Not bad for a business that's existed for just two years. Gothic literature, with its overtones of horror, terror and mystery -- think Frankenstein, Dracula, dark forests, decaying castles and monasteries, evil counts, young women in distress, dungeons and cobweb-filled staircases, though it occasionally branched into historic and romance novels -- is again retro popular.
Gothic leanings can be seen in the vampire novels of Anne Rice, the writings of Joyce Carol Oates, some Stephen King works and many a Harlequin romance novel. "The Shadow of the Wind," a fixture on the New York Times best-seller list last year, is "step-by-step Gothic novel," Serena said (though author Carlos Ruiz Zafon moves it ahead in time to post-World War II Barcelona). Gothic also has infused music and movies, and now people are scrambling to find out how and when it all began.
"The field of Gothic studies is exploding," she said.
Therein lies a rub for the Potters. They, through dealings with university and library distributors and hitting conferences, have covered academia markets fairly well. Now they want to figure out how to get the general public interested.
"My goal is for people to read them -- and read them to death," Franz said. "We want them out there so people can get a flavor for the time period. It's a glimpse into the past."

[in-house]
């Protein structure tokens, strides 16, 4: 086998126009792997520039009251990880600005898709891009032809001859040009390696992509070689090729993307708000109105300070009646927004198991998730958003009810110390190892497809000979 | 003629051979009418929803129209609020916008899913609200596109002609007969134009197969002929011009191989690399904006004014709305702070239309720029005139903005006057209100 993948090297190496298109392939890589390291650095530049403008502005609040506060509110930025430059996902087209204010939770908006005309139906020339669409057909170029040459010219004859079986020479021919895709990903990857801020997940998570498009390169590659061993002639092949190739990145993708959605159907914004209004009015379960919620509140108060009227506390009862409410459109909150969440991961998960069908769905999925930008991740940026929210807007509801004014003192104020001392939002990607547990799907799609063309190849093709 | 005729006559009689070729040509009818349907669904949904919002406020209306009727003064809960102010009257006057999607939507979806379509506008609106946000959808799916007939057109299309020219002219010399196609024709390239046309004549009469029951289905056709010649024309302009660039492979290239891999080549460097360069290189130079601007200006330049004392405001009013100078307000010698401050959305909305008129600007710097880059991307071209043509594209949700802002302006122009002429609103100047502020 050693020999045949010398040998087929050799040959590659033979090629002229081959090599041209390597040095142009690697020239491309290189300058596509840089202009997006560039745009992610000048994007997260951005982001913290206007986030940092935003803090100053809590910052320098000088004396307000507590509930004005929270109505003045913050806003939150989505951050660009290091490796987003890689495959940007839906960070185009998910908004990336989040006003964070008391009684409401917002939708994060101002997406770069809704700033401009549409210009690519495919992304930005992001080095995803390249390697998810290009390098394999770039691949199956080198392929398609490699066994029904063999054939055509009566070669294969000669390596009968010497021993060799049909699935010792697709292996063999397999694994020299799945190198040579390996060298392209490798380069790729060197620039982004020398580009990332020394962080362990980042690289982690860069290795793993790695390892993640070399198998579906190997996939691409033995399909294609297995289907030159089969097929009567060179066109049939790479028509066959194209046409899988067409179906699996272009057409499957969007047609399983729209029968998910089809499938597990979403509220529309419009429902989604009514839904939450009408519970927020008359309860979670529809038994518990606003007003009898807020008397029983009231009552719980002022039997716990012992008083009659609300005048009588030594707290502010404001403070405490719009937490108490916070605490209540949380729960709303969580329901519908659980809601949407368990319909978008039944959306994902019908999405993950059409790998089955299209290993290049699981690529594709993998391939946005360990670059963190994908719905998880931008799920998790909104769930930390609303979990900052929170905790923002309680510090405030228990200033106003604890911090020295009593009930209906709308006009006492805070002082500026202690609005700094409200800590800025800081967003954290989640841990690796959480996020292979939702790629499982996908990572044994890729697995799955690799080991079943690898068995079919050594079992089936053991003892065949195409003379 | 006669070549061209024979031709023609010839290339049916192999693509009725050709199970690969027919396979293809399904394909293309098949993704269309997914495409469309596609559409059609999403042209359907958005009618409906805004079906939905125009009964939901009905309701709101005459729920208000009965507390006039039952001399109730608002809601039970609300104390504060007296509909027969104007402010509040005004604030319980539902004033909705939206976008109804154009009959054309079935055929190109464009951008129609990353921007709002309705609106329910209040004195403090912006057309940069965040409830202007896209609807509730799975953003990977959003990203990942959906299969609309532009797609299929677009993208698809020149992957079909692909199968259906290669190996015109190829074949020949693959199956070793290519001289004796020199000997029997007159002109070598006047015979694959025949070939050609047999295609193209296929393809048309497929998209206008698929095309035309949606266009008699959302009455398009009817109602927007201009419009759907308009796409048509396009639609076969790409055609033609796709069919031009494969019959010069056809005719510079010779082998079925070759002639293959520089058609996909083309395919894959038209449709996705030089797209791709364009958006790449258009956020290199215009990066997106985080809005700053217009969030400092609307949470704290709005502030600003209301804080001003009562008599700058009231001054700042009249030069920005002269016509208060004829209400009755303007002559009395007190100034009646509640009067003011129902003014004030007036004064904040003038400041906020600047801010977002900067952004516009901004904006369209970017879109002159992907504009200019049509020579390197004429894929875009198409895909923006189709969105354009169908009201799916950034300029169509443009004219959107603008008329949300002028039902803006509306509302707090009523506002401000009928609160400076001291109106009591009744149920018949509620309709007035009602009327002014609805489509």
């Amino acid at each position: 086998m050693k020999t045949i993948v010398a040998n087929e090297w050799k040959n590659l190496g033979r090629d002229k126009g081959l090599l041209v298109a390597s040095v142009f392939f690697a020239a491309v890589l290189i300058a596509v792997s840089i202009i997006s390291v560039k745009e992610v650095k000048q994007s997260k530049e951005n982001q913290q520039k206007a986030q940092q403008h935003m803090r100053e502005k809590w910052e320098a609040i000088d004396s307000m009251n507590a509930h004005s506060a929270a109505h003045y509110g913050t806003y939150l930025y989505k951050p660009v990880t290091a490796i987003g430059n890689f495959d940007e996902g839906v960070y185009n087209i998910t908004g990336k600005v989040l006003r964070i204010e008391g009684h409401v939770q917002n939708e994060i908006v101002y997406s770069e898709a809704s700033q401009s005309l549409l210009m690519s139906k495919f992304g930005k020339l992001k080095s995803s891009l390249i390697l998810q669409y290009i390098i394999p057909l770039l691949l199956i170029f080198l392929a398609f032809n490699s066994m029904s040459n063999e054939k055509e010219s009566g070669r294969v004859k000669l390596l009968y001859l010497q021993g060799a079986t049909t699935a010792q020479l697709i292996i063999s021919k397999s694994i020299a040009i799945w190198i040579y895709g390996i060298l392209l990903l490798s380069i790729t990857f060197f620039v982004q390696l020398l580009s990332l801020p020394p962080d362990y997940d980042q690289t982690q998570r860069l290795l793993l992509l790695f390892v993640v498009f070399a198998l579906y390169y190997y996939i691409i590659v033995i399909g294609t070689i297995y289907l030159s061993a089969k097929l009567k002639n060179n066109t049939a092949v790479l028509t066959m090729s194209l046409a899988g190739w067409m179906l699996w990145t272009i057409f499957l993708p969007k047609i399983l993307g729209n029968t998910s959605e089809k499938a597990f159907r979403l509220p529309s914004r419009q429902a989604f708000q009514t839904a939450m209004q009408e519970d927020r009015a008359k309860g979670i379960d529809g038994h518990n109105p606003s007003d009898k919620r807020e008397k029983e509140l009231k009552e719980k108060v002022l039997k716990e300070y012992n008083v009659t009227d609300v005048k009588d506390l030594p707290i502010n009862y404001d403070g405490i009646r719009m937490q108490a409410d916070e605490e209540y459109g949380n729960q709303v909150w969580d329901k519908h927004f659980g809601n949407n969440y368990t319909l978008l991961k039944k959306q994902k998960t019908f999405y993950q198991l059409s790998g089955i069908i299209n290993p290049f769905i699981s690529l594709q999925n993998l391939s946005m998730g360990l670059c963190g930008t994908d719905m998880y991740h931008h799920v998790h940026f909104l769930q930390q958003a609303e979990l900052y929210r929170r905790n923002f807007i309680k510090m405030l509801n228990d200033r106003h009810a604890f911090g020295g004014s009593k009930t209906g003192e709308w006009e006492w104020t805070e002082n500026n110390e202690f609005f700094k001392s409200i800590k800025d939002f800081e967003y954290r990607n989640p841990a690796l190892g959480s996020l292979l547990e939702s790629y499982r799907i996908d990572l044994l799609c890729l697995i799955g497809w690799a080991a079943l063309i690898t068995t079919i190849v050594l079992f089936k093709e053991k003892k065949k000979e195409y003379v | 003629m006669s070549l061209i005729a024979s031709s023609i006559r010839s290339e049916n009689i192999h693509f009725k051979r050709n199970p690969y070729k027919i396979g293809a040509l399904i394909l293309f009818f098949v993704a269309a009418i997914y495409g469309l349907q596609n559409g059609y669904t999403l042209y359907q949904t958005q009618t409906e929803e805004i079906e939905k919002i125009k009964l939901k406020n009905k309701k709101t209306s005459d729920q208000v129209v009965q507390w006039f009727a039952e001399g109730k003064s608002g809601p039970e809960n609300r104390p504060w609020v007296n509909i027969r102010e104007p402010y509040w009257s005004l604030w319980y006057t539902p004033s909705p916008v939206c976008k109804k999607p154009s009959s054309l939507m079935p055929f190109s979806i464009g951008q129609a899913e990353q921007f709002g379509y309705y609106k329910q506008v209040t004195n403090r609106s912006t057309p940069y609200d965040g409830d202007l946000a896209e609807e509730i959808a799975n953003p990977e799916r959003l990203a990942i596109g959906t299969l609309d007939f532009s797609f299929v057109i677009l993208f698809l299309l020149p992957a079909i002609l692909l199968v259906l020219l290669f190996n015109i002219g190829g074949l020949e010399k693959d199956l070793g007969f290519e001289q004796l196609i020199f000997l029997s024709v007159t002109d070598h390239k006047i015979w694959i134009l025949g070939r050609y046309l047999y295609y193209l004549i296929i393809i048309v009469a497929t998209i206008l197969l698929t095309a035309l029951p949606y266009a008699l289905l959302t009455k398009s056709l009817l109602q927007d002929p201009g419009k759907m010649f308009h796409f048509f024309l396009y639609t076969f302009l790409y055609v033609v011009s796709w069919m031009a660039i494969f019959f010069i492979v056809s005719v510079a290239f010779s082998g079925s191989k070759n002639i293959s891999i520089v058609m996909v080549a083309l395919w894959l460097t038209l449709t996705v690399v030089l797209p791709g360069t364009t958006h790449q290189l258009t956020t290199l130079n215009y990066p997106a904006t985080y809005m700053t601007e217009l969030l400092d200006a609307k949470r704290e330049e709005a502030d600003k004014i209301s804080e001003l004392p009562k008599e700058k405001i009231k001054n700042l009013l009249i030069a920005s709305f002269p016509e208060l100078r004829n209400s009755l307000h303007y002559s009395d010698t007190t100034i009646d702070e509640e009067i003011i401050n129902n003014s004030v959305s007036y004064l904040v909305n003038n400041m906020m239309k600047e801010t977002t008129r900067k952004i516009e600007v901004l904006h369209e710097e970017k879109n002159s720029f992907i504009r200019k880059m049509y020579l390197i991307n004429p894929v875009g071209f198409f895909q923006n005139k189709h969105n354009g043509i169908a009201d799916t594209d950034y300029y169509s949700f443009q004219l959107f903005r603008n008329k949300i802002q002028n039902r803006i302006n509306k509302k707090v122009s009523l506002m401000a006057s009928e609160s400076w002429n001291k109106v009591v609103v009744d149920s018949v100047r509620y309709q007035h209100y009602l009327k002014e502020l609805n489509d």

A bit of history
Gothic novels enjoyed their heyday from the 1760s to the 1820s. They were, Franz said, the best-sellers of their time. One reason is that they came in edited, pamphlet-sized versions, called chapbooks (or bluebooks), that the average person could get for a sixpence or shilling on a street corner.
Many commoners didn't have access to libraries, and a full novel could cost a working-class toiler more than a month's wages, since paper was so expensive in those days, said Franz, who has a doctoral degree in English from the University of East Anglia in Norwich, England, and also teaches it online via National University in Camarillo, where he's an associate English professor.
So it was not uncommon for an 800-plus-page novel to be boiled down to, say, a 36-page chapbook.
"They'd go to parties and talk about it like they'd read the whole thing; it was sort of like our modern Cliffs Notes," Serena said, alluding to the booklets that contain summaries of novels and plays and are worshipped by many a college student who doesn't want to read the whole thing or doesn't want to shell out big bucks for a hardcover version.
Their popularity spread from England all the way to America. The masses loved the Gothic trade books, but they were not critically acclaimed and were dismissed in serious literary circles.